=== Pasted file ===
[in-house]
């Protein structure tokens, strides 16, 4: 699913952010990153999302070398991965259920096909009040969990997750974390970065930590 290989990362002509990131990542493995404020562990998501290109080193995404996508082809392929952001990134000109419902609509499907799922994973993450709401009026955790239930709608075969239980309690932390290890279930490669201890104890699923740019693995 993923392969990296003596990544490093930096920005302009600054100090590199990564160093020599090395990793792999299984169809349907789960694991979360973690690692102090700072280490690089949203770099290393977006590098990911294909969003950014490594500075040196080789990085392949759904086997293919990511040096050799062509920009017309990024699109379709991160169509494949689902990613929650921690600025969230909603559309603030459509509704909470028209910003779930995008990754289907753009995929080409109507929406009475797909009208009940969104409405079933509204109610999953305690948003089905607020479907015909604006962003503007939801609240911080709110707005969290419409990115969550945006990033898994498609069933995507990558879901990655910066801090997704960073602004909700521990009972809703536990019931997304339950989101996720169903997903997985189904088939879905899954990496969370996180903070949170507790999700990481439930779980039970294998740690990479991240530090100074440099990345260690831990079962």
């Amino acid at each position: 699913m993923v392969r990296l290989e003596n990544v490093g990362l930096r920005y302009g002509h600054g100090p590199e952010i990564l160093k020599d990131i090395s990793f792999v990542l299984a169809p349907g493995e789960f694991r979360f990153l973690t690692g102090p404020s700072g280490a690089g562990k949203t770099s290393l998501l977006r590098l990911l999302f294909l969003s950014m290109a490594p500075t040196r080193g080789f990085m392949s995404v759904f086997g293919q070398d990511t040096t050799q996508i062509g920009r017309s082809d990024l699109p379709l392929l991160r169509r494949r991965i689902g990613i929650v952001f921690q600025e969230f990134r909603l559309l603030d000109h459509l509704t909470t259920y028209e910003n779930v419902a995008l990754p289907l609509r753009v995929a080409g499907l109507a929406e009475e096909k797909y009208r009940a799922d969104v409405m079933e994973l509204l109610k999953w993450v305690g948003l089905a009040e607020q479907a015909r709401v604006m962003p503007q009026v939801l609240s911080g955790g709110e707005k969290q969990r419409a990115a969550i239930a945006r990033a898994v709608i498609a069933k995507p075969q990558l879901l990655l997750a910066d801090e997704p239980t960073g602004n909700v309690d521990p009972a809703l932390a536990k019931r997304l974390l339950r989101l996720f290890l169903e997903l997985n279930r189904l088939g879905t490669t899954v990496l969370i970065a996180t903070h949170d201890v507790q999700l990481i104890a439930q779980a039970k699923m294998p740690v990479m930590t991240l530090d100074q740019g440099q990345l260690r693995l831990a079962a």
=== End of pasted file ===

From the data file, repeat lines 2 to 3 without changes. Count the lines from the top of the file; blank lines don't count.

């Protein structure tokens, strides 16, 4: 699913952010990153999302070398991965259920096909009040969990997750974390970065930590 290989990362002509990131990542493995404020562990998501290109080193995404996508082809392929952001990134000109419902609509499907799922994973993450709401009026955790239930709608075969239980309690932390290890279930490669201890104890699923740019693995 993923392969990296003596990544490093930096920005302009600054100090590199990564160093020599090395990793792999299984169809349907789960694991979360973690690692102090700072280490690089949203770099290393977006590098990911294909969003950014490594500075040196080789990085392949759904086997293919990511040096050799062509920009017309990024699109379709991160169509494949689902990613929650921690600025969230909603559309603030459509509704909470028209910003779930995008990754289907753009995929080409109507929406009475797909009208009940969104409405079933509204109610999953305690948003089905607020479907015909604006962003503007939801609240911080709110707005969290419409990115969550945006990033898994498609069933995507990558879901990655910066801090997704960073602004909700521990009972809703536990019931997304339950989101996720169903997903997985189904088939879905899954990496969370996180903070949170507790999700990481439930779980039970294998740690990479991240530090100074440099990345260690831990079962």
């Amino acid at each position: 699913m993923v392969r990296l290989e003596n990544v490093g990362l930096r920005y302009g002509h600054g100090p590199e952010i990564l160093k020599d990131i090395s990793f792999v990542l299984a169809p349907g493995e789960f694991r979360f990153l973690t690692g102090p404020s700072g280490a690089g562990k949203t770099s290393l998501l977006r590098l990911l999302f294909l969003s950014m290109a490594p500075t040196r080193g080789f990085m392949s995404v759904f086997g293919q070398d990511t040096t050799q996508i062509g920009r017309s082809d990024l699109p379709l392929l991160r169509r494949r991965i689902g990613i929650v952001f921690q600025e969230f990134r909603l559309l603030d000109h459509l509704t909470t259920y028209e910003n779930v419902a995008l990754p289907l609509r753009v995929a080409g499907l109507a929406e009475e096909k797909y009208r009940a799922d969104v409405m079933e994973l509204l109610k999953w993450v305690g948003l089905a009040e607020q479907a015909r709401v604006m962003p503007q009026v939801l609240s911080g955790g709110e707005k969290q969990r419409a990115a969550i239930a945006r990033a898994v709608i498609a069933k995507p075969q990558l879901l990655l997750a910066d801090e997704p239980t960073g602004n909700v309690d521990p009972a809703l932390a536990k019931r997304l974390l339950r989101l996720f290890l169903e997903l997985n279930r189904l088939g879905t490669t899954v990496l969370i970065a996180t903070h949170d201890v507790q999700l990481i104890a439930q779980a039970k699923m294998p740690v990479m930590t991240l530090d100074q740019g440099q990345l260690r693995l831990a079962a």